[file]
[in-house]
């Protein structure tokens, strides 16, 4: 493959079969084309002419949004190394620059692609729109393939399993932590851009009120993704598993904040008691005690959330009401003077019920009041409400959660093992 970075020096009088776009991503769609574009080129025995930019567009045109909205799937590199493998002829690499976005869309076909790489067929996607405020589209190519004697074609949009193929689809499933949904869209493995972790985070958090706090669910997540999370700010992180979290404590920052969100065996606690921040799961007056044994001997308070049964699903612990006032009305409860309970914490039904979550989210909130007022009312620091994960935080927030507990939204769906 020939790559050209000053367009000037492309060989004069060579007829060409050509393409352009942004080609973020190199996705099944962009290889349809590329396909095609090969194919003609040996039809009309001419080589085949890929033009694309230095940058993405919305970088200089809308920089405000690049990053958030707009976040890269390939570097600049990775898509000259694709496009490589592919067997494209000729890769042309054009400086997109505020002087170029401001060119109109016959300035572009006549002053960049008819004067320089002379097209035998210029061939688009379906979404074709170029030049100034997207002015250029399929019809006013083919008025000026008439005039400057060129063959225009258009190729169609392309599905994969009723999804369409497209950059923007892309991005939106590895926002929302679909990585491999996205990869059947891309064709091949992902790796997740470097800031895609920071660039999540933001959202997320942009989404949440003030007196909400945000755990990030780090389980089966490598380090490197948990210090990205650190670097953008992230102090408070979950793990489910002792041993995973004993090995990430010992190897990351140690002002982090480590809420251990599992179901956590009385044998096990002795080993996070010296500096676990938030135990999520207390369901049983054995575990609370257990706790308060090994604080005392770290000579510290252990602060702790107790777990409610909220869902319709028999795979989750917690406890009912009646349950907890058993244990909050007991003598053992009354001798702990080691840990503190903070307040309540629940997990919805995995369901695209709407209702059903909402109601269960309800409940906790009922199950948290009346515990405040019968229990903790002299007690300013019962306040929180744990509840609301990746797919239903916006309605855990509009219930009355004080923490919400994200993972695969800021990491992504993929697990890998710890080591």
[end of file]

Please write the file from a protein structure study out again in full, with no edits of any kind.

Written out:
[in-house]
């Protein structure tokens, strides 16, 4: 493959079969084309002419949004190394620059692609729109393939399993932590851009009120993704598993904040008691005690959330009401003077019920009041409400959660093992 970075020096009088776009991503769609574009080129025995930019567009045109909205799937590199493998002829690499976005869309076909790489067929996607405020589209190519004697074609949009193929689809499933949904869209493995972790985070958090706090669910997540999370700010992180979290404590920052969100065996606690921040799961007056044994001997308070049964699903612990006032009305409860309970914490039904979550989210909130007022009312620091994960935080927030507990939204769906 020939790559050209000053367009000037492309060989004069060579007829060409050509393409352009942004080609973020190199996705099944962009290889349809590329396909095609090969194919003609040996039809009309001419080589085949890929033009694309230095940058993405919305970088200089809308920089405000690049990053958030707009976040890269390939570097600049990775898509000259694709496009490589592919067997494209000729890769042309054009400086997109505020002087170029401001060119109109016959300035572009006549002053960049008819004067320089002379097209035998210029061939688009379906979404074709170029030049100034997207002015250029399929019809006013083919008025000026008439005039400057060129063959225009258009190729169609392309599905994969009723999804369409497209950059923007892309991005939106590895926002929302679909990585491999996205990869059947891309064709091949992902790796997740470097800031895609920071660039999540933001959202997320942009989404949440003030007196909400945000755990990030780090389980089966490598380090490197948990210090990205650190670097953008992230102090408070979950793990489910002792041993995973004993090995990430010992190897990351140690002002982090480590809420251990599992179901956590009385044998096990002795080993996070010296500096676990938030135990999520207390369901049983054995575990609370257990706790308060090994604080005392770290000579510290252990602060702790107790777990409610909220869902319709028999795979989750917690406890009912009646349950907890058993244990909050007991003598053992009354001798702990080691840990503190903070307040309540629940997990919805995995369901695209709407209702059903909402109601269960309800409940906790009922199950948290009346515990405040019968229990903790002299007690300013019962306040929180744990509840609301990746797919239903916006309605855990509009219930009355004080923490919400994200993972695969800021990491992504993929697990890998710890080591």